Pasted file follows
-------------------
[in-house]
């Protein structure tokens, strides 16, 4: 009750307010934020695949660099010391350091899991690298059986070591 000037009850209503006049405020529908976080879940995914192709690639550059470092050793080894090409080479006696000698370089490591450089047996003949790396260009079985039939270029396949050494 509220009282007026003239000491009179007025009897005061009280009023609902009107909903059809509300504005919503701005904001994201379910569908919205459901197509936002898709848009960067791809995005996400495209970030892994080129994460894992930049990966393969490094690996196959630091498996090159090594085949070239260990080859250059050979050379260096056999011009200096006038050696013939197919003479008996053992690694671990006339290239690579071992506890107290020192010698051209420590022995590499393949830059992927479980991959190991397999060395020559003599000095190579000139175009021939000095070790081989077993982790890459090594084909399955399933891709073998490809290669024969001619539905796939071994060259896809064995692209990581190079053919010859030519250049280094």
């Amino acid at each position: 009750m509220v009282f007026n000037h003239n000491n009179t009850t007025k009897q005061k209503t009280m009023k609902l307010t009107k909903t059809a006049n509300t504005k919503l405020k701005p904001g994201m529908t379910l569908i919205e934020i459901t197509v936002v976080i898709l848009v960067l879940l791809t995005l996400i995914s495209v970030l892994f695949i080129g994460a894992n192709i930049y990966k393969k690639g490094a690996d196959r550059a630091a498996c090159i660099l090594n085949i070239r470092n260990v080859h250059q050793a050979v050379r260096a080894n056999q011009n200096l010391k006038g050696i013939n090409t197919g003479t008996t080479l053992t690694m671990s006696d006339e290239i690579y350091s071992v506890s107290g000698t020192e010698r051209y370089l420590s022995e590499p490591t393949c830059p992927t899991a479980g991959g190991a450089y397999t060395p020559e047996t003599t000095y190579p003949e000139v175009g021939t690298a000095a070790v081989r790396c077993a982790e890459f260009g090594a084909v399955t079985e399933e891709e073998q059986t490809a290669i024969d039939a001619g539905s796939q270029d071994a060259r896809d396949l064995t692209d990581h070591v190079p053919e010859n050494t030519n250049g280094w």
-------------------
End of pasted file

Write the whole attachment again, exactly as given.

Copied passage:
[in-house]
């Protein structure tokens, strides 16, 4: 009750307010934020695949660099010391350091899991690298059986070591 000037009850209503006049405020529908976080879940995914192709690639550059470092050793080894090409080479006696000698370089490591450089047996003949790396260009079985039939270029396949050494 509220009282007026003239000491009179007025009897005061009280009023609902009107909903059809509300504005919503701005904001994201379910569908919205459901197509936002898709848009960067791809995005996400495209970030892994080129994460894992930049990966393969490094690996196959630091498996090159090594085949070239260990080859250059050979050379260096056999011009200096006038050696013939197919003479008996053992690694671990006339290239690579071992506890107290020192010698051209420590022995590499393949830059992927479980991959190991397999060395020559003599000095190579000139175009021939000095070790081989077993982790890459090594084909399955399933891709073998490809290669024969001619539905796939071994060259896809064995692209990581190079053919010859030519250049280094």
């Amino acid at each position: 009750m509220v009282f007026n000037h003239n000491n009179t009850t007025k009897q005061k209503t009280m009023k609902l307010t009107k909903t059809a006049n509300t504005k919503l405020k701005p904001g994201m529908t379910l569908i919205e934020i459901t197509v936002v976080i898709l848009v960067l879940l791809t995005l996400i995914s495209v970030l892994f695949i080129g994460a894992n192709i930049y990966k393969k690639g490094a690996d196959r550059a630091a498996c090159i660099l090594n085949i070239r470092n260990v080859h250059q050793a050979v050379r260096a080894n056999q011009n200096l010391k006038g050696i013939n090409t197919g003479t008996t080479l053992t690694m671990s006696d006339e290239i690579y350091s071992v506890s107290g000698t020192e010698r051209y370089l420590s022995e590499p490591t393949c830059p992927t899991a479980g991959g190991a450089y397999t060395p020559e047996t003599t000095y190579p003949e000139v175009g021939t690298a000095a070790v081989r790396c077993a982790e890459f260009g090594a084909v399955t079985e399933e891709e073998q059986t490809a290669i024969d039939a001619g539905s796939q270029d071994a060259r896809d396949l064995t692209d990581h070591v190079p053919e010859n050494t030519n250049g280094w």